After a young woman is attacked in the elevator she meets her neighbours (two brothers) for the first time. One of the brothers has a secret, the other has a crush on her. Her analyst tries... See full summary »
The wife and mistress of a cruel school master collaborate in a carefully planned and executed attempt to murder him. The plan goes well until the body, which has been strategically dumped, disappears. The strain starts to tell on the two women as a retired police investigator who is looking into the disappearance on a whim begins to think that they know more than they are telling, and their mental state is not helped when their victim is seen, apparently alive and well by one of the pupils. Written by
Mark Thompson <firstname.lastname@example.org>
The lines of text on the computer monitor reach the bottom of the screen start scrolling. In the close-up, the text is just starting to be written again. See more »
My idea of the Heaven is a place where they screw you barefoot!
You make me wanna pass a hat for it.
Don't feel sorry for me!
[about his ex]
I got him be left
[Pointing her removed breast]
Every cloud has a silver lining, and he was too dull to kill
[She stops to smile. About Mia]
What about her? Did she want to kill her husband?
Why would she want do that?
[...] See more »
Oscar Wilde was one of the great wits of his age, but he was allegedly not averse to appropriating other people's bons mots. It is said that after his friend and rival James Whistler had made a particularly apposite remark, Wilde sighed and said "I wish I had said that!". Whistler's reply was "You will, Oscar, you will". The American film industry has a similar attitude to other people's films to the one that Wilde had to other people's conversation. When the European- particularly the British or French- film industry comes up with a particularly admired film, Hollywood gives a collective sigh and says "We wish we had made that!" You will, Hollywood, you will!
Recent years have seen a glut of remakes of European films, but, admittedly, the results of this creative plagiarism are by no means always bad. The plot of "Sommersby" may have been blatantly lifted from "Le Retour de Martin Guerre", but it is still a good film in its own right. Moreover, I was one of those who thought that Luc Besson's "Nikita" did not lose much in translation when it was remade as the Bridget Fonda vehicle "The Assassin". Sometimes, however, Hollywood manages to come up with a remake that is so inferior to its original model that the two films do not deserve to be mentioned in the same breath. "Diabolique" is a case in point.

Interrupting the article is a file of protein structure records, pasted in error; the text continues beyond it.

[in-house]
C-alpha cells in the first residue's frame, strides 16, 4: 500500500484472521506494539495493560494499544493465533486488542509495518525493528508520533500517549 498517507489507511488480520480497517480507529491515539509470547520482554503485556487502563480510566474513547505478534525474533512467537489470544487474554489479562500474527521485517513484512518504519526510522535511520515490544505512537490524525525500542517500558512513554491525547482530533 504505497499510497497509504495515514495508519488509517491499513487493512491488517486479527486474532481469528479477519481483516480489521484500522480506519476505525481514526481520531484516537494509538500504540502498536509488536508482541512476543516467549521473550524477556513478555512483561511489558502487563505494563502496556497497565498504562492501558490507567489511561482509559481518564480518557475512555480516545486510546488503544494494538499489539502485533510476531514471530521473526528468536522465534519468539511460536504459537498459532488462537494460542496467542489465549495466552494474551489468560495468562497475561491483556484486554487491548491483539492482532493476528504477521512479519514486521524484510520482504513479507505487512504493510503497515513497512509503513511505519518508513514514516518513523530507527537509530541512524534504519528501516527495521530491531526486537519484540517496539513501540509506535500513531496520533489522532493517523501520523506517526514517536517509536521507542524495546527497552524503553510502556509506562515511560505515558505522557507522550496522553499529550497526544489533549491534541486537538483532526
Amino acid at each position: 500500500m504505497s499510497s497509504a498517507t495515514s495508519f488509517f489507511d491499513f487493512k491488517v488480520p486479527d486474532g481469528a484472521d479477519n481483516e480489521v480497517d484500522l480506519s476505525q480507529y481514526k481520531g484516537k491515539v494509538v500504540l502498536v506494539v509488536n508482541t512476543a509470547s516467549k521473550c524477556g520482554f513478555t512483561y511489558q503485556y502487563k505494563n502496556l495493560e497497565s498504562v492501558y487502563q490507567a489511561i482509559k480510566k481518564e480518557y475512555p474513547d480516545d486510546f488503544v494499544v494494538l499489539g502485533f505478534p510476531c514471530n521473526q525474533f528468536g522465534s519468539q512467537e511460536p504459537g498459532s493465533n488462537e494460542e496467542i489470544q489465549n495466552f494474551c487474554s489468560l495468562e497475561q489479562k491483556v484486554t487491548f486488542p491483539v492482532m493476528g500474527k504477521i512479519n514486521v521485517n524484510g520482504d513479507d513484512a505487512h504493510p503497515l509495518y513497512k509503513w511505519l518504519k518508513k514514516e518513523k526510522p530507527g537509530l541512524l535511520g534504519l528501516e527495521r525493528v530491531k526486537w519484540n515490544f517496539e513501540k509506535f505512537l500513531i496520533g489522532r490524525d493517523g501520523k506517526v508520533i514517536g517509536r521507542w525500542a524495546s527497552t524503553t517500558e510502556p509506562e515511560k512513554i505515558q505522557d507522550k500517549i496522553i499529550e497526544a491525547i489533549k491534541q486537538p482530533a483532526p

Henri-Georges Clouzot's "Les Diaboliques" was one of the classic thrillers of the fifties, as good as the best of Hitchcock's work. Jeremiah Chechik's remake borrows the same basic plot of the original, but transfers it from 1950s France to 1990s America. At the centre is the sadistic headmaster of a private school, a man who brutally mistreats not only the boys in his care but also his wife and even his beautiful mistress. The wife and mistress,tired of his mistreatment, plot together to murder him and to dispose of his body in the filthy school swimming pool, but when the pool is later drained the body has disappeared. As in the original, there is a sudden, surprise twist at the end. Chechik also, however,introduces elements that were not in Clouzot's film. The wife, Mia, here becomes a former nun, who has renounced her vows after losing her faith, but is still haunted by guilt. There is a suggestion of a lesbian relationship between Mia and the mistress, Nicole. Chechik also introduces a major character, in the form of a female detective, with no equivalent in the original film.
"Diabolique" has come in for some sharp criticism, largely because it is a remake of a classic. It is a mediocre film rather than a horrendously bad one, and if we did not have its famous predecessor to compare it with, it would doubtless be seen as just another banal and unsuccessful crime thriller. Nevertheless, I think that the criticism it has attracted is justified. Chechik must have known that one of the perils of remaking a film is that your work will be weighed in the balance against the original, and woe betide you if it is found wanting. And, compared with Clouzot's, Chechik's film is wanting indeed. He lacks the French director's sense of pacing and ability to convey suspense, with the result that his film is slow-moving where the original was brisk and flabby where the original was taut.
I was also disappointed by the acting. Isabelle Adjani can be a fine actress in her own language, as she showed in "La Reine Margot", but I have not been impressed with her in English-language films, and here her character never came to life. Sharon Stone was slightly better as the hard-bitten, sluttish Nicole, but this was not really one of her better performances and did nothing to alter my view that she has not always chosen the best vehicles in which to show off her talents. Chazz Palminteri's headmaster was almost too unpleasant to be believable, and Kathy Bates seemed wasted as the detective. Watching Clouzot's film I was glued to the screen with anticipation as I wondered how the film would end; watching Chechik's, my attention was rather glued to my watch as I wondered when it would end. 4/10
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